Want to know if your link is a dofollow or a nofollow? There is just one small technical difference between these two links.
Here it is:
<a href= "https://centori.io" rel="nofollow" >
<a href="https://centori.io" >
As you can see, nofollow links have a nofollow tag at the end, whereas dofollow links do not. It's really that simple.
You can figure out if your site is a nofollow or a dofollow by visiting the page and looking up in the search box the word “nofollow.” If the tag rel= “nofollow” pops up, as seen in the example, then your page has a nofollow backlink. If you do not see this tag, then your page is using a dofollow backlink, which means that you are allowing Google to crawl the linked page from your site to all search engines.
There are also several extensions of chrome and Firefox that are downloadable and will automatically inform you of whether a link is dofollow or nofollow. For Chrome you can use the program NofollowSimple while for Firefox you can use the program SEO Quake
Nofollow links may get a bad rap, but they can still provide an SEO boost to your website.
Brian Dean of Backlinko points out a few case studies that suggest nofollow links can be just as beneficial to your site as dofollow links.
For one, Brian cited several experiments that showed nofollow links still improved the rank of websites. One interesting one was a test SurveyMonkey did to use a nofollow link to an unindexed page (a page Google had not yet crawled) and within 48 hours the page was indexed. Surely Google is paying attention to nofollow links? Their official stance is they 'generally don't follow them' but 'generally' is a broad term - it could mean almost never or sometimes. Google tends to be vague on these things.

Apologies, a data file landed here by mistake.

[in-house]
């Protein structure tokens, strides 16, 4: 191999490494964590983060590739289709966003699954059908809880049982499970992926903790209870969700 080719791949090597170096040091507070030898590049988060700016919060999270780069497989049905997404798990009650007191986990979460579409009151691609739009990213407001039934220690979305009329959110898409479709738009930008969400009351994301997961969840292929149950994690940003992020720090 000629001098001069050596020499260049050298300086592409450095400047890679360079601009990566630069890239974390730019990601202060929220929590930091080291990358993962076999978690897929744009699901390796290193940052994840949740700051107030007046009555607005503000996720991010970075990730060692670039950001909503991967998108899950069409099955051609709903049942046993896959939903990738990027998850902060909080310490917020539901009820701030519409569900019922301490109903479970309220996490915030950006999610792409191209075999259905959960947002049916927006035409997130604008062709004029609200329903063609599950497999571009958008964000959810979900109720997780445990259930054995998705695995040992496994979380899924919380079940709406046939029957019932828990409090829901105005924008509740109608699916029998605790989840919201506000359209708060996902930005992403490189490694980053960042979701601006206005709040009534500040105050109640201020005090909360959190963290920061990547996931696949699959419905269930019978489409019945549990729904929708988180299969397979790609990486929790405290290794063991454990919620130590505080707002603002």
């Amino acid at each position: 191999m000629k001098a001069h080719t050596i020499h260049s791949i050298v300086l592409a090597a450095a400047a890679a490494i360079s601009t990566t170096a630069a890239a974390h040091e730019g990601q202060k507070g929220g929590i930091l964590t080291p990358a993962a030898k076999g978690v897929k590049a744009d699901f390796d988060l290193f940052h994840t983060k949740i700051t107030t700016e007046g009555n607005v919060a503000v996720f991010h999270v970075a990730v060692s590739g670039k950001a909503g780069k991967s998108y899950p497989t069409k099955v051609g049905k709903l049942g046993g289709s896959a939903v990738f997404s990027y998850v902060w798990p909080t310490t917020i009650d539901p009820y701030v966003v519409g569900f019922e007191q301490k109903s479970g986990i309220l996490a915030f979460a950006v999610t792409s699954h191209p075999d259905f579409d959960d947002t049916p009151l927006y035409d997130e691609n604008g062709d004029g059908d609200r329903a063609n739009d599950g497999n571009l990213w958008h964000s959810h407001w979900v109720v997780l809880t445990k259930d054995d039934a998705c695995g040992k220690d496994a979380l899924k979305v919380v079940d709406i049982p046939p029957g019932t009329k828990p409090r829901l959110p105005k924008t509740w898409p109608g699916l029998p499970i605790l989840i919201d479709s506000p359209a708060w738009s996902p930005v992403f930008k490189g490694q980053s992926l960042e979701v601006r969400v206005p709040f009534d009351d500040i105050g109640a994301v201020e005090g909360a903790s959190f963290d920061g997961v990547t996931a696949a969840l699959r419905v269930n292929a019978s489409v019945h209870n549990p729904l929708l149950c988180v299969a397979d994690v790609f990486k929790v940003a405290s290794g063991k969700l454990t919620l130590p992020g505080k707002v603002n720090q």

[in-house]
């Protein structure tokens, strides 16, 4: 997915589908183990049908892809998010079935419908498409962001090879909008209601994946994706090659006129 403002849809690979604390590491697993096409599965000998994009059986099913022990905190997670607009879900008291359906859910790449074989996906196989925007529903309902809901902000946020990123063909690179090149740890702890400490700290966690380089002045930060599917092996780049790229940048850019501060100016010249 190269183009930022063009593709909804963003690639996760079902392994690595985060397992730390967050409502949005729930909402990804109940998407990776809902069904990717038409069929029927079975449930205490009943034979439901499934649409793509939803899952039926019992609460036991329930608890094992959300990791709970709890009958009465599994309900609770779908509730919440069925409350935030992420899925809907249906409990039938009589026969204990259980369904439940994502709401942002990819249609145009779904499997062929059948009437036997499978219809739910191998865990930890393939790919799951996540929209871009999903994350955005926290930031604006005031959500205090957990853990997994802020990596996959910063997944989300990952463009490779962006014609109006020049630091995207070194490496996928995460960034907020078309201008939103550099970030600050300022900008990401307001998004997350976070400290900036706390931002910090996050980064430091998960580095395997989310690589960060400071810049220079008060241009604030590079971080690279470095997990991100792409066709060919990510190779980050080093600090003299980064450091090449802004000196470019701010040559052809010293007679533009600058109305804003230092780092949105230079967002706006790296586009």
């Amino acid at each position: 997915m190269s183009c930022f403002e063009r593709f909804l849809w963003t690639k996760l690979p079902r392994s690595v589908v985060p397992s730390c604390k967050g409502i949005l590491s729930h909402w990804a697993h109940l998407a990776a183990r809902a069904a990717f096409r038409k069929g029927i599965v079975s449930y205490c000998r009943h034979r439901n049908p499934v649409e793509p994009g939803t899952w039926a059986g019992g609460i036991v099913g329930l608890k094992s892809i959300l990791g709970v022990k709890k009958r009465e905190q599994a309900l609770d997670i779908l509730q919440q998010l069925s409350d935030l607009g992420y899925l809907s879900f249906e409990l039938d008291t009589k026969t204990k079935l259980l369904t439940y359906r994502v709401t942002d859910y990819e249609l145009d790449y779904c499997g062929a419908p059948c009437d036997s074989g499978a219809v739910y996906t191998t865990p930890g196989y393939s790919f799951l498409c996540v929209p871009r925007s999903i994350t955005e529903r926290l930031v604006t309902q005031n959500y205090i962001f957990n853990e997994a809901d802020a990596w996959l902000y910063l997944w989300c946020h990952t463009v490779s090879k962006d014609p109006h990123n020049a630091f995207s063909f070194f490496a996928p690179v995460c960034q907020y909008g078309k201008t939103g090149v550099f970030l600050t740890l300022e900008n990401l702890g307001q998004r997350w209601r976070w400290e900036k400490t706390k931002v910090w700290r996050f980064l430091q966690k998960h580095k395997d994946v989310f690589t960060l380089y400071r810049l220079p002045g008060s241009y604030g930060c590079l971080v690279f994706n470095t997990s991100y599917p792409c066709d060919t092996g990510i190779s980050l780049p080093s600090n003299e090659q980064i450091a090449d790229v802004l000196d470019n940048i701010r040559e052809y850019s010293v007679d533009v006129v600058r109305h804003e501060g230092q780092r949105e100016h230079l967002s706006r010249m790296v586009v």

Another interesting example is from the folks at SEOJet who saw some pretty amazing success using nofollow links for the keyword 'backlink software' - in fact, just about as good as you'd expect from getting dofollow links. The lesson? Don't count nofollow links out. While you can rely on dofollow links to pass PageRank you might be able to get some still from nofollow links so don't lose heart.
Nofollow links also bring in referral traffic, as discussed, which can help your site grow in the long run. They also help you get discovered by people which can turn into several dofollow link opportunities which without a doubt will help your SEO. So nofollow links aren't a lost cause, when played right they can be beneficial to boosting your rank.
You're always going to want a dofollow link to your site - but don't count the nofollow link out.
In some instances you won't have a choice, but don't worry and remember that any link is a good link if it's coming from a reputable website. Dofollow links provide an immense benefit by passing link juice over to your website, however nofollow links are still beneficial in that they can provide referral traffic and broaden your network.
Try not to get too hung up on it, instead focus on creating great content and building relationships in your industry - the links will start to come from there.
June 29, 2020